Most South Koreans support alliance with US but not sharp increase in cost-sharing, poll shows
SEOUL, South Korea — The United States and South Korea began a fourth round of defense cost-sharing talks on Tuesday, two weeks before the current contract is due to expire.
A new poll showed that most South Koreans support the alliance with the United States but reject U.S. demands for a fivefold increase in spending.
Negotiators are struggling to bridge the gap. The South balks at U.S. demands for nearly $5 billion annually in return for stationing some 28,500 troops on the divided peninsula. Last year Seoul paid about $920 million.
The rare public dispute has raised concerns about a rift in the longstanding U.S.-South Korean alliance. Meanwhile, tensions over North Korea’s nuclear weapons program are rising amid a breakdown in diplomatic efforts on that front.
The talks in Seoul were scheduled to end Wednesday. Any agreement must be ratified by South Korea’s National Assembly.
Many experts predicted a repeat of last year, when the two sides failed to meet the Dec. 31 deadline but continued talks and reached a retroactive agreement.
“If the two countries don’t reach an agreement in the defense cost-sharing talks, we can’t rule out the possibility of the reduction of U.S. forces in Korea, or their complete withdrawal,” James Kim, a researcher at South Korea’s Asian Institute for Policy Studies, said Tuesday at a conference in Seoul.
Still, 92% of South Koreans polled last week by the Chicago Council on Global Affairs said they support the alliance, and 74% said they support the long-term stationing of U.S. soldiers in South Korea.
The poll, which was conducted Dec. 9-11 in South Korea, however, showed a clear rejection of President Donald Trump’s demands for the South to sharply increase spending.
The think tank said 68% of those polled said “South Korea should negotiate a lower cost than the $4.7 billion request made by the United States.” Among those respondents, 60% said the amount should remain below $1.7 billion.
The survey, which was conducted by Hankook Research in South Korea and funded by a grant from the Korea Foundation, polled a representative national sample of 1,000 South Korean adults and had a margin of error of plus or minus 3.1%.
The U.S. has not confirmed the $4.7 billion figure, but South Korean officials have released the amount and said Washington wants to justify it by reconfiguring the Special Measures Agreement, as the contract is known, to include indirect costs such as the deployment of warships, planes and preparations for joint military exercises.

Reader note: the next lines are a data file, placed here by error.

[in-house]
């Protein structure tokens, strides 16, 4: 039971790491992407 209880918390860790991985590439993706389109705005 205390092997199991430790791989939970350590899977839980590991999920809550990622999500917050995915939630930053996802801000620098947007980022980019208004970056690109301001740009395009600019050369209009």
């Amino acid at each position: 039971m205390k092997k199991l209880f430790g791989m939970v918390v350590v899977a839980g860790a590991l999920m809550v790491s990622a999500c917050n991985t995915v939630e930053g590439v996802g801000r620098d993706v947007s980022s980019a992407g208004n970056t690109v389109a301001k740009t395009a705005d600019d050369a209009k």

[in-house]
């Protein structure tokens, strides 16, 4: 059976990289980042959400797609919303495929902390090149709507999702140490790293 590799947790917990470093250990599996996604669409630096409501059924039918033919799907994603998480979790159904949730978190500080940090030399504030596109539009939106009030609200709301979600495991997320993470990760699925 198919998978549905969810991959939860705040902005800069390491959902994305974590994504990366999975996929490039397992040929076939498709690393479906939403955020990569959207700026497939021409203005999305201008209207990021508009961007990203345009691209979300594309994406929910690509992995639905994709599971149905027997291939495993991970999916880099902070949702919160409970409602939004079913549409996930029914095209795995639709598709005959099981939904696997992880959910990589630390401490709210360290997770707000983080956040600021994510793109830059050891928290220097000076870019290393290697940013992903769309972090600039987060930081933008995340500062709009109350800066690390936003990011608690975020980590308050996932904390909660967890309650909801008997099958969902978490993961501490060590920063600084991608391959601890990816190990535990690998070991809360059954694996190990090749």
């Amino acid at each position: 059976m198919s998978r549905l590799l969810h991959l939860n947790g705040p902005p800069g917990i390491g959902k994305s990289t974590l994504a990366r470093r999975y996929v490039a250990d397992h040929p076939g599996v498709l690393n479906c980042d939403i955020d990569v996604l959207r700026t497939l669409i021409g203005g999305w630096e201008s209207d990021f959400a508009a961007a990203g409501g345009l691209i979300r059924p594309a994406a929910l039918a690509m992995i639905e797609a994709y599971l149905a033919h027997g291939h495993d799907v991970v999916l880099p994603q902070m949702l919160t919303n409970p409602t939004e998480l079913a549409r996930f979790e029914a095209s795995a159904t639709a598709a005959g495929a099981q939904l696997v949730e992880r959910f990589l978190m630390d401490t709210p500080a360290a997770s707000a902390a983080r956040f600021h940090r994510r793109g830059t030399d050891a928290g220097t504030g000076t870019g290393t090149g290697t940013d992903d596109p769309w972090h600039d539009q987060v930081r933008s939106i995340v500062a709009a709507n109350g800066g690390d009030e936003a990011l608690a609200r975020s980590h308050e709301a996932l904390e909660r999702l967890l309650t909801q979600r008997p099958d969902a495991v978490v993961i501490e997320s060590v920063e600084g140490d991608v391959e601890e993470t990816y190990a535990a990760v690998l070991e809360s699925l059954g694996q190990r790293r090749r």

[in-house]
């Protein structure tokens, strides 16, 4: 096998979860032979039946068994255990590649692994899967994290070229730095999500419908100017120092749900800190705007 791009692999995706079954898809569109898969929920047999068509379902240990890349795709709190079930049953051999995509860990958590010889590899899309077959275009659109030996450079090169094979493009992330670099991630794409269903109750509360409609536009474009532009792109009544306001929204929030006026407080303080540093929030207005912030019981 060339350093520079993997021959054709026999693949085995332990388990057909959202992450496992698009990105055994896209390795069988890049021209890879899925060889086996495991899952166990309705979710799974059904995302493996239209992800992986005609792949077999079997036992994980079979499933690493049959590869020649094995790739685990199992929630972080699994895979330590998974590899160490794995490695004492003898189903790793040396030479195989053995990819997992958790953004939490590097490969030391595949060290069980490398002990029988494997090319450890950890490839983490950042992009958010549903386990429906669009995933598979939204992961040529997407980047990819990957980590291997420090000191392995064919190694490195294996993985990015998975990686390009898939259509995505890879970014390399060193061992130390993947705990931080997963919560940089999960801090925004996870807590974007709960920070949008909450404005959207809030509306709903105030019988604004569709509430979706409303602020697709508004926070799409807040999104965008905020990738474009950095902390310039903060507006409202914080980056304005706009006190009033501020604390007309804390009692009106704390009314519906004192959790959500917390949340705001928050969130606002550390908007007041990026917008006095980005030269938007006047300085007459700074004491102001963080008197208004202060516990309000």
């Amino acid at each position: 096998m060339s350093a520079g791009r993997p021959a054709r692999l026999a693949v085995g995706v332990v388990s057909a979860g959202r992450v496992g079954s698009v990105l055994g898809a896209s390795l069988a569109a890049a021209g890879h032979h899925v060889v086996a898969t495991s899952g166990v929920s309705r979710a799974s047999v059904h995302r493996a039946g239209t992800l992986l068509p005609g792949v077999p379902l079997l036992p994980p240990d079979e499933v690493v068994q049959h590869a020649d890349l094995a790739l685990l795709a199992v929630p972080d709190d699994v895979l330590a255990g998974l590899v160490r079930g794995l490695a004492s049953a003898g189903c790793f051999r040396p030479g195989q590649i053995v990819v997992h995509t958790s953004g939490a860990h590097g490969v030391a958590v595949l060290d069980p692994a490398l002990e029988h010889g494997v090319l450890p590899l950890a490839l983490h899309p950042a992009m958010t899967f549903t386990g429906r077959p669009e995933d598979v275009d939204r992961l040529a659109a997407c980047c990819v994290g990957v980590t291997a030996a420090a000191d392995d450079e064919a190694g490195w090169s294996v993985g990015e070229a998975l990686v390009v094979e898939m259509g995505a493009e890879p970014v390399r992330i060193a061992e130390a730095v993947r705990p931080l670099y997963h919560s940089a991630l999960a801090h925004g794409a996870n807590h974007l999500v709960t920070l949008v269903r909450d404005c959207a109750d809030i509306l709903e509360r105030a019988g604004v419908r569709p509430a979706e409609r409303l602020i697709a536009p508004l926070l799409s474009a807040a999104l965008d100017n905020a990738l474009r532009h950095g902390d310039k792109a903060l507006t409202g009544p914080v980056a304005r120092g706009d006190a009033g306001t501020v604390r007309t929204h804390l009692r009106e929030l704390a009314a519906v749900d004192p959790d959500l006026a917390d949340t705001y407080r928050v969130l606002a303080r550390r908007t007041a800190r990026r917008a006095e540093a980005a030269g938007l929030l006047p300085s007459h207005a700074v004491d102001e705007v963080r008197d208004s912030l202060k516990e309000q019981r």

Last month U.S. negotiators led by State Department official James DeHart walked out of a meeting, saying the South Korean proposals “were not responsive to our request for fair and equitable burden sharing.”
South Korean anti-American activists also have stepped up protests, accusing the Americans of “extortion” and of monetizing the alliance, which long has been considered a linchpin of regional security again threats from North Korea and China.
South Korea has helped pay for U.S. troops under the agreement since 1991, with most of the funds used for local labor providing food, administrative and logistical support, as well as construction costs.
Under a separate agreement, Seoul also paid more than 90% of the $11 billion-plus construction costs for expanding Camp Humphreys, the U.S. military’s new headquarters base south of Seoul.
Talks on renewing the Special Measures Agreement, which were usually held every five years, have always been contentious. The two sides missed the Dec. 31 deadline in 2013 but reached a deal a few weeks later, with South Korea increasing its contribution by 5.8%.
But this time Trump has brought to the table his “America First” policy and general insistence that U.S. allies need to pay more for their own defense.
A former commander of U.S. Forces Korea, retired Gen. Walter Sharp, said the calculations in determining the increase were traditionally based on inflation and the need for South Korea paying nearly half of the non-personnel costs for U.S. troops.
Sharp argued that South Korea’s overall contribution to U.S. interests should be taken into consideration, including the fact that it sent troops to Iraq and Afghanistan, is a major trading partner and has dedicated about 2.8% of its gross domestic product to defense.
“On the one hand President Trump says countries should be standing up to defend themselves; well, South Korea is clearly, clearly doing that,” he said at a recent Korea Economic Institute forum in Washington, D.C.
“I firmly believe … don’t give up the alliance for a couple dollars,” he said. “Because at the end of the day North Korea will end up doing what North Korea does; China will end up doing what they’re going to do, but the alliance has got to stay strong.”